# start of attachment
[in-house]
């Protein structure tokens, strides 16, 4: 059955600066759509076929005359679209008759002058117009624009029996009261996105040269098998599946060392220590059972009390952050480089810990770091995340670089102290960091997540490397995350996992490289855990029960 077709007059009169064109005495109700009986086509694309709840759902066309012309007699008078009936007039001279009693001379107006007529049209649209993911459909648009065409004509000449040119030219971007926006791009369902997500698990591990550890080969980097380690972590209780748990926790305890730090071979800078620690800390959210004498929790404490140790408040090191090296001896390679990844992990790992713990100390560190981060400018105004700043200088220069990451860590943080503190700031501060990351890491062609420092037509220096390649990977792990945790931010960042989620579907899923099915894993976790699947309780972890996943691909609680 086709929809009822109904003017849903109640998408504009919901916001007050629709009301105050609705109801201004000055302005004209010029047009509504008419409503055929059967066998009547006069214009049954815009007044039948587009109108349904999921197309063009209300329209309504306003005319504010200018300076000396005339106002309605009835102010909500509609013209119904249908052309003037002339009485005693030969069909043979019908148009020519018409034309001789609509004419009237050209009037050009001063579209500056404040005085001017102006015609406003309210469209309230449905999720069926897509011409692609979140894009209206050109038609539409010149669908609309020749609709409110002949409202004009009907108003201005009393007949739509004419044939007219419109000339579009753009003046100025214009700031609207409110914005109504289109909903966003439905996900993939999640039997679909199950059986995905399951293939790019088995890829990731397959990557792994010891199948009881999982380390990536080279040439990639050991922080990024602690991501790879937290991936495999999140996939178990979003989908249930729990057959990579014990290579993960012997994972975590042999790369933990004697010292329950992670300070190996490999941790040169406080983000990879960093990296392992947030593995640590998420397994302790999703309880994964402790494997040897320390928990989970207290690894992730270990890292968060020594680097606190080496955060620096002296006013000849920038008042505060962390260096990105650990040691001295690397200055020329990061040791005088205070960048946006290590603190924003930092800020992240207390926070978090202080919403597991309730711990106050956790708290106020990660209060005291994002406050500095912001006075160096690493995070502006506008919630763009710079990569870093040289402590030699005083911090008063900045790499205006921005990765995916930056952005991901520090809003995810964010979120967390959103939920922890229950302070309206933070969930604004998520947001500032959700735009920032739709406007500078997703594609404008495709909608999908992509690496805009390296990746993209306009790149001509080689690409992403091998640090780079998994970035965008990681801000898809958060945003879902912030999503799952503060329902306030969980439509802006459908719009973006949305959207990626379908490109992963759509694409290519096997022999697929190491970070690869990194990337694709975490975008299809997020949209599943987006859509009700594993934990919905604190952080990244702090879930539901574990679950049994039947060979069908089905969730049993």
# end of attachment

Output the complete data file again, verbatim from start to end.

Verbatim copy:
[in-house]
């Protein structure tokens, strides 16, 4: 059955600066759509076929005359679209008759002058117009624009029996009261996105040269098998599946060392220590059972009390952050480089810990770091995340670089102290960091997540490397995350996992490289855990029960 077709007059009169064109005495109700009986086509694309709840759902066309012309007699008078009936007039001279009693001379107006007529049209649209993911459909648009065409004509000449040119030219971007926006791009369902997500698990591990550890080969980097380690972590209780748990926790305890730090071979800078620690800390959210004498929790404490140790408040090191090296001896390679990844992990790992713990100390560190981060400018105004700043200088220069990451860590943080503190700031501060990351890491062609420092037509220096390649990977792990945790931010960042989620579907899923099915894993976790699947309780972890996943691909609680 086709929809009822109904003017849903109640998408504009919901916001007050629709009301105050609705109801201004000055302005004209010029047009509504008419409503055929059967066998009547006069214009049954815009007044039948587009109108349904999921197309063009209300329209309504306003005319504010200018300076000396005339106002309605009835102010909500509609013209119904249908052309003037002339009485005693030969069909043979019908148009020519018409034309001789609509004419009237050209009037050009001063579209500056404040005085001017102006015609406003309210469209309230449905999720069926897509011409692609979140894009209206050109038609539409010149669908609309020749609709409110002949409202004009009907108003201005009393007949739509004419044939007219419109000339579009753009003046100025214009700031609207409110914005109504289109909903966003439905996900993939999640039997679909199950059986995905399951293939790019088995890829990731397959990557792994010891199948009881999982380390990536080279040439990639050991922080990024602690991501790879937290991936495999999140996939178990979003989908249930729990057959990579014990290579993960012997994972975590042999790369933990004697010292329950992670300070190996490999941790040169406080983000990879960093990296392992947030593995640590998420397994302790999703309880994964402790494997040897320390928990989970207290690894992730270990890292968060020594680097606190080496955060620096002296006013000849920038008042505060962390260096990105650990040691001295690397200055020329990061040791005088205070960048946006290590603190924003930092800020992240207390926070978090202080919403597991309730711990106050956790708290106020990660209060005291994002406050500095912001006075160096690493995070502006506008919630763009710079990569870093040289402590030699005083911090008063900045790499205006921005990765995916930056952005991901520090809003995810964010979120967390959103939920922890229950302070309206933070969930604004998520947001500032959700735009920032739709406007500078997703594609404008495709909608999908992509690496805009390296990746993209306009790149001509080689690409992403091998640090780079998994970035965008990681801000898809958060945003879902912030999503799952503060329902306030969980439509802006459908719009973006949305959207990626379908490109992963759509694409290519096997022999697929190491970070690869990194990337694709975490975008299809997020949209599943987006859509009700594993934990919905604190952080990244702090879930539901574990679950049994039947060979069908089905969730049993």